• Divide and conquer! Involving the kids not only reduces the workload on Mom and Dad, it teaches them how to make good food choices, promotes self sufficiency and empowers them to take control of their eating habits. Time and again, nutrition experts tell parents one of the best ways to encourage a picky eater or introduce new foods is by letting the child participate in the selection and preparation process.

Lunch Myth #3: I don’t have time to calculate whether or not my lunch is healthy.

Busted: Healthy doesn’t mean complicated. Healthy means providing selections from each of the food groups: fruits, vegetables, grains, protein and dairy. A few other healthy rules of thumb: Portions should be age-appropriate. Fats and sweets should be limited. Look for whole grain products and lean protein. If you’re still stumped, use this handy mix-and-match school lunch planner.

Lunch Myth #4: Healthy foods are too expensive.

Busted: In 2012, researchers from the U.S. Department of Agriculture evaluated the cost of healthy food as compared to unhealthy food using three different price metrics. In two of three assessments, healthy foods were found to be less expensive than unhealthy foods. You don’t need to shop at specialty stores or buy organic produce to eat healthy. Use the WURL acronym to determine whether or not a food choice qualifies as healthy:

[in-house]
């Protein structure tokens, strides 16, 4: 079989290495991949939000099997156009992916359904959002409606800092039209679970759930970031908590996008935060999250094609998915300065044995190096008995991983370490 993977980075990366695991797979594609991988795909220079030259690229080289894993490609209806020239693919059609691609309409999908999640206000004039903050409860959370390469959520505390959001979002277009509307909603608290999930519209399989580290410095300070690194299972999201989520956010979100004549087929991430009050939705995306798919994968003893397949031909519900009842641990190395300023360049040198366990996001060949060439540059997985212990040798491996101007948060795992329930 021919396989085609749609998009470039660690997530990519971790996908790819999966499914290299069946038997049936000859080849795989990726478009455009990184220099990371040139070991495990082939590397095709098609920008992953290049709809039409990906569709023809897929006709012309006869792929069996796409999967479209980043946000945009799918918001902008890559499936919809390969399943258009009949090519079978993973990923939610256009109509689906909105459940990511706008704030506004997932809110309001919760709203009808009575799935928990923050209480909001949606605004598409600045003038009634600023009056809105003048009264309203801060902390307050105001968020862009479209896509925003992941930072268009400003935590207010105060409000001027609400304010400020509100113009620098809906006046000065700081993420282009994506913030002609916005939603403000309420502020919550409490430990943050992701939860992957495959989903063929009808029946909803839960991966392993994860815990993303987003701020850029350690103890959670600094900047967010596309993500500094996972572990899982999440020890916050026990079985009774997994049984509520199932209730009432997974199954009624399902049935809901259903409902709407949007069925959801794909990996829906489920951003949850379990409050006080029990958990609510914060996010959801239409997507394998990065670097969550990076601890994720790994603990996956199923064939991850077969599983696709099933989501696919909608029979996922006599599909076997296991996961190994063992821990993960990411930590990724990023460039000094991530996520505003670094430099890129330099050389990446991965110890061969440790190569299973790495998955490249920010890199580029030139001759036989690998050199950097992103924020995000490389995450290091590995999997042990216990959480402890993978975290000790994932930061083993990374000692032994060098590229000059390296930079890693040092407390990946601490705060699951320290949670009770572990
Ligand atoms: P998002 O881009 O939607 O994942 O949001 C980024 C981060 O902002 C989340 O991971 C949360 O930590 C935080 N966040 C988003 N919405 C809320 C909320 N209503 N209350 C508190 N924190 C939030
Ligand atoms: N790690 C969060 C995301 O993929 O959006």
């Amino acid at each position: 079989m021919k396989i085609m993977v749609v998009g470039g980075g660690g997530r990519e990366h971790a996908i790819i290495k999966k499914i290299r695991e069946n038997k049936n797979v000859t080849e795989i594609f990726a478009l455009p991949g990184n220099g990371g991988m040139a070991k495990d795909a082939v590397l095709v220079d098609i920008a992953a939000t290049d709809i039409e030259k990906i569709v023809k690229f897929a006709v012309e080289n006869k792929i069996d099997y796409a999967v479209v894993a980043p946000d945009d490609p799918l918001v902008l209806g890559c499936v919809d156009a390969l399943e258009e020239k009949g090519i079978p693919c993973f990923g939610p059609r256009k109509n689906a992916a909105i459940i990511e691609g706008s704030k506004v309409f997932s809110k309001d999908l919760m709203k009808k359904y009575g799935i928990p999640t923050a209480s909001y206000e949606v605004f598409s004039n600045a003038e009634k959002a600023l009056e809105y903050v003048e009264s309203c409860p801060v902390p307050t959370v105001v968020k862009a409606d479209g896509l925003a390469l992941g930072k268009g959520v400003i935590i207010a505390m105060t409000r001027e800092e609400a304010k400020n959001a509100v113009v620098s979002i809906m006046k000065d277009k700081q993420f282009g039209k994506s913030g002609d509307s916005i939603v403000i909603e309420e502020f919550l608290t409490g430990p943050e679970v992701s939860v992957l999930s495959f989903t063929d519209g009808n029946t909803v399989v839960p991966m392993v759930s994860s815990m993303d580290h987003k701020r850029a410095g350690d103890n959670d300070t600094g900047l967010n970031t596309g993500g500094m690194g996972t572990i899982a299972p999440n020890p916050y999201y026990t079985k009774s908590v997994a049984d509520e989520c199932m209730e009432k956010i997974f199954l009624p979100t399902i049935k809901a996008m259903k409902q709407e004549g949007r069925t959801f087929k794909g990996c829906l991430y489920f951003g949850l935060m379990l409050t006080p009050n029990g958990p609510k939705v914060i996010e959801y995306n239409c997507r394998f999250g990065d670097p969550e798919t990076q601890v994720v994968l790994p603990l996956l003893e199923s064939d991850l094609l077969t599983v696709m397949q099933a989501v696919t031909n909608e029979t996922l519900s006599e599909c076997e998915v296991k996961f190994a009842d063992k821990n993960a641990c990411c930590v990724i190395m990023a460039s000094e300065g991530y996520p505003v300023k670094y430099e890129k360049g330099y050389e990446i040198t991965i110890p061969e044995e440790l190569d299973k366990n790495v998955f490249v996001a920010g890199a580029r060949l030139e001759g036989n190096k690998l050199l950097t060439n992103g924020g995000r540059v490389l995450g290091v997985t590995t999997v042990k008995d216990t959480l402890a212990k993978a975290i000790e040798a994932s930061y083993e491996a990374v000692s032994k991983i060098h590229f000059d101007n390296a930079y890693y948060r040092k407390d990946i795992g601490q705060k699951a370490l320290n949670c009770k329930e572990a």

as in whole wheat

as in not prepackaged and not containing artificial ingredients

as in the food item’s natural form

Low fat/sodium/sugar
as in minimal fat, sodium and sugar

Lunch Myth #5: My picky eater won’t eat healthy food.

Busted: Reframe this challenge by identifying your picky eater as a selective eater. Sure, he might prefer chocolate chips cookies to an apple—who doesn’t!—but you may be overlooking healthy foods he does like. Do some investigating to come up with a list of nutritious options for your child and build his lunch around these choices. Another strategy is to find or create healthy versions of his favorite unhealthy foods. While experts encourage parents to introduce their children to a variety of foods, don’t bring this battle to lunchtime. It’s okay if you child has PBJ on whole wheat with strawberry yogurt, a banana and carrot sticks every day.

Lunch Myth #6: Healthy foods are boring.